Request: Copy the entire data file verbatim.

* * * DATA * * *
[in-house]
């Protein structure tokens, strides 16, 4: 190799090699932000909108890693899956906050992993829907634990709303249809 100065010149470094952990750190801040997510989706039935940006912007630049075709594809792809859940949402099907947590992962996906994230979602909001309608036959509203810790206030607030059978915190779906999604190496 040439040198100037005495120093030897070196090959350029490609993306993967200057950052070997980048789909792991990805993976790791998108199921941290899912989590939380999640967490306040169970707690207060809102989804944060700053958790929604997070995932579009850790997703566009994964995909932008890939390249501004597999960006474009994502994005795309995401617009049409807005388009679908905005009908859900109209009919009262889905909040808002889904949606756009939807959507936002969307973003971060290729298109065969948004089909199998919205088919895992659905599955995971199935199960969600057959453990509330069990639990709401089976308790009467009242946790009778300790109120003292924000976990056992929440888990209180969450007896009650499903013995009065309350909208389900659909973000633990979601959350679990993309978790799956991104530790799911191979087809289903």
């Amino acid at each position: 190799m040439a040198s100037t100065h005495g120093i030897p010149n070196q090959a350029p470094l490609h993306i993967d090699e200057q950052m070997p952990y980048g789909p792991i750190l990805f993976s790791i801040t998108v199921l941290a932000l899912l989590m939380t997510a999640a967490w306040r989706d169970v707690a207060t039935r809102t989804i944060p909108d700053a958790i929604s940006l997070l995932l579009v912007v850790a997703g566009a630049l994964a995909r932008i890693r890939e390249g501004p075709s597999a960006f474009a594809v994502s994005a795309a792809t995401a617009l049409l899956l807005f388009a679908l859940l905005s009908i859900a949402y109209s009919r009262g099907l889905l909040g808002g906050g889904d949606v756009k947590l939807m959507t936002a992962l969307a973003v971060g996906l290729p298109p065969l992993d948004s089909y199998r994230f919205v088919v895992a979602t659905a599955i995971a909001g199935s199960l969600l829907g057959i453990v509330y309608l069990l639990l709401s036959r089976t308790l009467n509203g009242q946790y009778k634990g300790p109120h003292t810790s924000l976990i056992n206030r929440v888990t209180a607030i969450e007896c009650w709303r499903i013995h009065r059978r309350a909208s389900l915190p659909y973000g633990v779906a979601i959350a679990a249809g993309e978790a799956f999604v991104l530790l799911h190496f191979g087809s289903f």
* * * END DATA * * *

[in-house]
């Protein structure tokens, strides 16, 4: 190799090699932000909108890693899956906050992993829907634990709303249809 100065010149470094952990750190801040997510989706039935940006912007630049075709594809792809859940949402099907947590992962996906994230979602909001309608036959509203810790206030607030059978915190779906999604190496 040439040198100037005495120093030897070196090959350029490609993306993967200057950052070997980048789909792991990805993976790791998108199921941290899912989590939380999640967490306040169970707690207060809102989804944060700053958790929604997070995932579009850790997703566009994964995909932008890939390249501004597999960006474009994502994005795309995401617009049409807005388009679908905005009908859900109209009919009262889905909040808002889904949606756009939807959507936002969307973003971060290729298109065969948004089909199998919205088919895992659905599955995971199935199960969600057959453990509330069990639990709401089976308790009467009242946790009778300790109120003292924000976990056992929440888990209180969450007896009650499903013995009065309350909208389900659909973000633990979601959350679990993309978790799956991104530790799911191979087809289903």
């Amino acid at each position: 190799m040439a040198s100037t100065h005495g120093i030897p010149n070196q090959a350029p470094l490609h993306i993967d090699e200057q950052m070997p952990y980048g789909p792991i750190l990805f993976s790791i801040t998108v199921l941290a932000l899912l989590m939380t997510a999640a967490w306040r989706d169970v707690a207060t039935r809102t989804i944060p909108d700053a958790i929604s940006l997070l995932l579009v912007v850790a997703g566009a630049l994964a995909r932008i890693r890939e390249g501004p075709s597999a960006f474009a594809v994502s994005a795309a792809t995401a617009l049409l899956l807005f388009a679908l859940l905005s009908i859900a949402y109209s009919r009262g099907l889905l909040g808002g906050g889904d949606v756009k947590l939807m959507t936002a992962l969307a973003v971060g996906l290729p298109p065969l992993d948004s089909y199998r994230f919205v088919v895992a979602t659905a599955i995971a909001g199935s199960l969600l829907g057959i453990v509330y309608l069990l639990l709401s036959r089976t308790l009467n509203g009242q946790y009778k634990g300790p109120h003292t810790s924000l976990i056992n206030r929440v888990t209180a607030i969450e007896c009650w709303r499903i013995h009065r059978r309350a909208s389900l915190p659909y973000g633990v779906a979601i959350a679990a249809g993309e978790a799956f999604v991104l530790l799911h190496f191979g087809s289903f």